Ant. My banishment, feeding my melancholy,

Would often reason thus.

Duch. Pray, let 's hear it.

Ant. Say a man never marry, nor have children,

What takes that from him? Only the bare name

Of being a father, or the weak delight

To see the little wanton ride a-cock-horse

Upon a painted stick, or hear him chatter

Like a taught starling.

Duch. Fie, fie, what 's all this?

One of your eyes is blood-shot; use my ring to 't.

They say 'tis very sovereign. 'Twas my wedding-ring,

And I did vow never to part with it

But to my second husband.

Ant. You have parted with it now.

Duch. Yes, to help your eye-sight.

Ant. You have made me stark blind.

Duch. How?

Ant. There is a saucy and ambitious devil

Is dancing in this circle.

Duch. Remove him.

Ant. How?

Duch. There needs small conjuration, when your finger

May do it: thus. Is it fit?

[She puts the ring upon his finger]: he kneels.

Ant. What said you?

Duch. Sir,

This goodly roof of yours is too low built;

I cannot stand upright in 't nor discourse,

Without I raise it higher. Raise yourself;

Or, if you please, my hand to help you: so. [Raises him.]

Ant. Ambition, madam, is a great man's madness,

That is not kept in chains and close-pent rooms,

But in fair lightsome lodgings, and is girt

With the wild noise of prattling visitants,

Which makes it lunatic beyond all cure.

Conceive not I am so stupid but I aim〖Guess.〗

Whereto your favours tend: but he 's a fool

That, being a-cold, would thrust his hands i' the fire

To warm them.

Duch. So, now the ground 's broke,

You may discover what a wealthy mine

I make your lord of.

Ant. O my unworthiness!

Duch. You were ill to sell yourself:

This dark'ning of your worth is not like that

Which tradesmen use i' the city; their false lights

Are to rid bad wares off: and I must tell you,

If you will know where breathes a complete man

(I speak it without flattery), turn your eyes,

And progress through yourself.

Ant. Were there nor heaven nor hell,

I should be honest: I have long serv'd virtue,

And ne'er ta'en wages of her.

Duch. Now she pays it.

The misery of us that are born great!

We are forc'd to woo, because none dare woo us;

And as a tyrant doubles with his words,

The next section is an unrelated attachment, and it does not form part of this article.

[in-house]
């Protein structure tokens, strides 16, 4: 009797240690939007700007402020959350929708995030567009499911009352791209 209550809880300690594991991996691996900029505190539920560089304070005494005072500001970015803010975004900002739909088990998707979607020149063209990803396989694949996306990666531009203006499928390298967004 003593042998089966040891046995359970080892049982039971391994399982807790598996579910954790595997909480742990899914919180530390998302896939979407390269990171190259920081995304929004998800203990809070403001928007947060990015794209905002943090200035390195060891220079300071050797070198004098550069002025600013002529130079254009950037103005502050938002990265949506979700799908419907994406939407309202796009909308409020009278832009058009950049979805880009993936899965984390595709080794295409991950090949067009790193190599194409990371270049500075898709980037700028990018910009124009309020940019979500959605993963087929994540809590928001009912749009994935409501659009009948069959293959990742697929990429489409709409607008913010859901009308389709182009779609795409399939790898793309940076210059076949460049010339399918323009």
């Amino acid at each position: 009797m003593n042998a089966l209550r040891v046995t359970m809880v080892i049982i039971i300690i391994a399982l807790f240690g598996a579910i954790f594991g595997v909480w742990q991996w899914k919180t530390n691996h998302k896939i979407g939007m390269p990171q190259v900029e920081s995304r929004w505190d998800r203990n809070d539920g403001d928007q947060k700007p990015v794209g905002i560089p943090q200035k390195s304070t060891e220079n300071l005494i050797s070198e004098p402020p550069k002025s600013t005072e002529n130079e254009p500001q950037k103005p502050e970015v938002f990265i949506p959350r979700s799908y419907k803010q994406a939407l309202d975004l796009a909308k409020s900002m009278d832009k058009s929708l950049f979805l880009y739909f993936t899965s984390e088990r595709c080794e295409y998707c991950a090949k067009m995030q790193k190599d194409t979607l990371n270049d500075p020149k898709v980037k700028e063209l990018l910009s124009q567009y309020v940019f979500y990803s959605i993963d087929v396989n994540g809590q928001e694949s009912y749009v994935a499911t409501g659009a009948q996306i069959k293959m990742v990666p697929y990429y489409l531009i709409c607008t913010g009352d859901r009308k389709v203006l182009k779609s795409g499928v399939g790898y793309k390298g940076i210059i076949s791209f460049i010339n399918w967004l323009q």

And fearfully equivocates, so we

Are forc'd to express our violent passions

In riddles and in dreams, and leave the path

Of simple virtue, which was never made

To seem the thing it is not. Go, go brag

You have left me heartless; mine is on your bosom:

I hope 'twill multiply love there. You do tremble:

Make not your heart so dead a piece of flesh,

To fear more than to love me. Sir, be confident:

What is 't distracts you? This is flesh and blood, sir;

'Tis not the figure cut in alabaster

Kneels at my husband's tomb. Awake, awake man!

I do here put off all vain ceremony,

And only do appear to you a young widow

That claims you for her husband, and, like a widow,

I use but half blush in't.

Ant. Truth speak for me;

I will remain the constant sanctuary

Of your good name.

Duch. I thank you, gentle love:

And 'cause you shall not come to me in debt,

Being now my steward, here upon your lips

I sign your Quietus est.〖The phrase used to indicate that accounts had been examined and found correct.〗 This you should have begg'd now.

I have seen children oft eat sweetmeats thus,

As fearful to devour them too soon.

Ant. But for your brothers?

Duch. Do not think of them:

All discord without this circumference

Is only to be pitied, and not fear'd:

Yet, should they know it, time will easily

Scatter the tempest.

Ant. These words should be mine,

And all the parts you have spoken, if some part of it

Would not have savour'd flattery.

Duch. Kneel. [CARIOLA comes from behind the arras.]

Ant. Ha!

Duch. Be not amaz'd; this woman 's of my counsel:

I have heard lawyers say, a contract in a chamber

Per verba [de] presenti〖Using words of present time; i. e., “I take, not” “I will take.”〗 is absolute marriage.

[She and ANTONIO kneel.]

Bless, heaven, this sacred gordian〖Knot.〗 which let violence

Never untwine!

Ant. And may our sweet affections, like the spheres,

Be still in motion!

Duch. Quickening, and make

The like soft music!

Ant. That we may imitate the loving palms,

Best emblem of a peaceful marriage,

That never bore fruit, divided!

Duch. What can the church force more?

Ant. That fortune may not know an accident,

Either of joy or sorrow, to divide

Our fixed wishes!

Duch. How can the church build faster?〖More firmly.〗

We now are man and wife, and 'tis the church

That must but echo this.—Maid, stand apart:

I now am blind.

Ant. What 's your conceit in this?

Duch. I would have you lead your fortune by the hand

Unto your marriage-bed:

(You speak in me this, for we now are one:)

We'll only lie and talk together, and plot

To appease my humurous〖Of difficult disposition.〗 kindred; and if you please,

Like the old tale in Alexander and Lodowick,

Lay a naked sword between us, keep us chaste.

O, let me shrowd my blushes in your bosom,

Since 'tis the treasury of all my secrets!


Cari. Whether the spirit of greatness or of woman

Reign most in her, I know not; but it shows

A fearful madness. I owe her much of pity. Exit.